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Torben Piechnik and Istvan Kozma are just two names to induce grimace-based wincing with any Liverpool fans who can remember them. Better-known names, such as Julian Dicks and Nigel Clough fared a little better. So Rob Jones was a bit of a positive anomaly.

Where Souness did better was integrating some of the young talents he had at his disposal – Steve McMananaman, Robbie Fowler and Jamie Redknapp were all brought in and flourished. Jones fitted in well with this group, forming the basis for the transition of the team into the Roy Evans era.

Roy Evans, a veteran of Liverpool’s boot room, and assistant under many different managers, was clear about the way he wanted to play and the players that he wanted to be able to do this with. A switch to a 352 formation meant a wing-back role for Jones. It didn’t faze him. In fact, if anything, he flourished further; his natural talent and ease on the ball gave him more opportunities in a slightly more advanced role. Defensively, he remained strong and was an integral part of keeping the side balanced.

The following season, Jason McAteer was signed by Bolton. Ostensibly a midfielder, Evans integrated him into the team in Jones’ position – right wing-back. Jones remained too good to drop and so was switched to the left wing-back role. Undeterred, he continued to perform strongly, even whilst out of position.

Sadly, this was about the end of the line for Jones. Injuries, which had already cruelly struck to keep him out of contention for the England tournament squads in both 1992 and 1996, returned with a menace. The following season was practically a non-event in terms of playing time. An attempted return the season after also faltered, circumstances which led to Jones being sold to West Ham in 1999. Sadly (for both parties), he wasn’t able to even make one senior appearance and was forced to retire after aggravating his knee injury. He was just 27.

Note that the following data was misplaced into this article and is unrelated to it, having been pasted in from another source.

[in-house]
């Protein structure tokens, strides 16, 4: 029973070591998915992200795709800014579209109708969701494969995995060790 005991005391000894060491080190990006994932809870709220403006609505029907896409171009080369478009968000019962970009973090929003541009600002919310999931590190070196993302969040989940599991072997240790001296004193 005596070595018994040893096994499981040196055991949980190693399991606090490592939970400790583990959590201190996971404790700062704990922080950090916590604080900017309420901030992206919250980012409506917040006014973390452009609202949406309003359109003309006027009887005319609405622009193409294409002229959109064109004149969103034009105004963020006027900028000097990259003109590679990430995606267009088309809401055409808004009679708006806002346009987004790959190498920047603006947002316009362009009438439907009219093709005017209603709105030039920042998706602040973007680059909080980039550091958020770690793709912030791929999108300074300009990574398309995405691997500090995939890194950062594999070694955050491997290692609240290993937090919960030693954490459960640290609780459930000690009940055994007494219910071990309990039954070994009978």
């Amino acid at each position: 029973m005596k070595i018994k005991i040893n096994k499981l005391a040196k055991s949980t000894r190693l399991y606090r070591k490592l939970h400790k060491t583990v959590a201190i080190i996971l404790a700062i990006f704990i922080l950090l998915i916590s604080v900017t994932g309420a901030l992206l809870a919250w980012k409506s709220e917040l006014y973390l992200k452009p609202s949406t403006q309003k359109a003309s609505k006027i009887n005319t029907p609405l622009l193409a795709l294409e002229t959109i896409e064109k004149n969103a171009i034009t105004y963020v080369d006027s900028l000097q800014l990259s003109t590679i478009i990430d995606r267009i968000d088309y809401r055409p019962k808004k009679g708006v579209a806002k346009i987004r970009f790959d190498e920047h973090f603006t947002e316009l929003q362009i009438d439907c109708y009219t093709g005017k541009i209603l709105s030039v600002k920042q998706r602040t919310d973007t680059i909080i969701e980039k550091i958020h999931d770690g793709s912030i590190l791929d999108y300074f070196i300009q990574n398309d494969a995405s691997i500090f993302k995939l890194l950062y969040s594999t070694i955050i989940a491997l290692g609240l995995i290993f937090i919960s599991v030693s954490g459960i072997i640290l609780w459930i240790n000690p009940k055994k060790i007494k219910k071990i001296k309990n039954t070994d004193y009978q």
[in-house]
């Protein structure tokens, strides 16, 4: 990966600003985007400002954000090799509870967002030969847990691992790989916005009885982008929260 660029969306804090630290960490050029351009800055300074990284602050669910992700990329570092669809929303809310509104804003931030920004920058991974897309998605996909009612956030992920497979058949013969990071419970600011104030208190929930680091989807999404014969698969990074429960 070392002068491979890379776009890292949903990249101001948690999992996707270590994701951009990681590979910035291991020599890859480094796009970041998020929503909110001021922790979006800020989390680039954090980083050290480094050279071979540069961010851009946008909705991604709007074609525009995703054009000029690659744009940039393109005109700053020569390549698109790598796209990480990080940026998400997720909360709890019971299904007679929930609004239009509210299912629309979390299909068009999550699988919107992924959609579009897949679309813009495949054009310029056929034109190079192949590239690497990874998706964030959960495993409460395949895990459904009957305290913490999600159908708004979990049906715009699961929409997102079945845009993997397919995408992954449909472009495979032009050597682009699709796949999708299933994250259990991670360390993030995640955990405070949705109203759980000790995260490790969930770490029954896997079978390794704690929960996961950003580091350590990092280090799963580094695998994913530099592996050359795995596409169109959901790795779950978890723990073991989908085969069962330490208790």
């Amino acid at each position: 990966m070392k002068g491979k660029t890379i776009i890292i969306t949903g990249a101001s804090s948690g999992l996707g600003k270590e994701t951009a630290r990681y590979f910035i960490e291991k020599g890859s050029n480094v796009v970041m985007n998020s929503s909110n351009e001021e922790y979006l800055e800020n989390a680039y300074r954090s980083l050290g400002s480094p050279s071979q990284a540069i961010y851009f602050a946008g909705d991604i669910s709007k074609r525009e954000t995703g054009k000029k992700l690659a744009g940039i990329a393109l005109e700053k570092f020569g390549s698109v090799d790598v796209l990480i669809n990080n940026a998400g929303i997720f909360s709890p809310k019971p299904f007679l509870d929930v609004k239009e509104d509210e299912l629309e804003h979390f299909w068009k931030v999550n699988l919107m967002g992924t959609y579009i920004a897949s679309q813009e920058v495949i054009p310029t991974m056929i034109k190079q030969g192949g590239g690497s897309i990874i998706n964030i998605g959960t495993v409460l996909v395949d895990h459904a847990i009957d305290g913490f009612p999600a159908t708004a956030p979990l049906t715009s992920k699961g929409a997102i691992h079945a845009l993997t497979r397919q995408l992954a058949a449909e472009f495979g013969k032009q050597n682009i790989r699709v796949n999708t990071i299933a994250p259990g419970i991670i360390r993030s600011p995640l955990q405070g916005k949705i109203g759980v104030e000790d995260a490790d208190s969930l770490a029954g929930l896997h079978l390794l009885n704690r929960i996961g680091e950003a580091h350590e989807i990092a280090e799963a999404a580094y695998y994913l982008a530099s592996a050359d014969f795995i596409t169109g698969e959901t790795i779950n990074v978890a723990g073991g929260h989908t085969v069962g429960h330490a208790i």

Liverpool have always had good right-backs. Markus Babbel, Steve Finnan, Alvaro Arbeloa, Glen Johnson and Nathaniel Clyne have all done well with the team before Trent Alexander-Arnold came along and redefined what the position meant. However, up until Trent’s arrival, Rob Jones would always have been included in my first XI for Liverpool of players I had watched since 1990. He was always a favourite of mine. And what right-back is ever a favourite of any fan? No one wants to be Gary Neville, as Jamie Carragher once wryly quipped.

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Rob Jones would’ve been a wonderful player in today’s game, where the full-backs are so key to each team. His paltry eight caps for England come nowhere near, either, in highlighting what a good player he was. Gary Neville was a fine player and fully deserving of his England caps, but I suspect they would’ve numbered a fair few less had Jones not succumbed to injury.

Rob Jones is always the first player I think of whenever the subject of underrated players comes up. I suspect it is not a label that he, nor any other player, would want. Naturally, players would want their talent and potential to be fulfilled. However, he does remain one of the best right-backs ever to play for Liverpool. Perhaps, to go along with his FA Cup and League Cup winners medals, this is not a bad legacy to have, especially with such an early injury forced curtailment of his career. Yes, it could, and should, have been so much better, but there is little he could have done about that.

And the one stat that everyone will always bring up about Rob Jones? Despite all the games he played for Liverpool down the years, mainly as part of a vibrant attacking team, there was one thing he never did. He never scored a goal…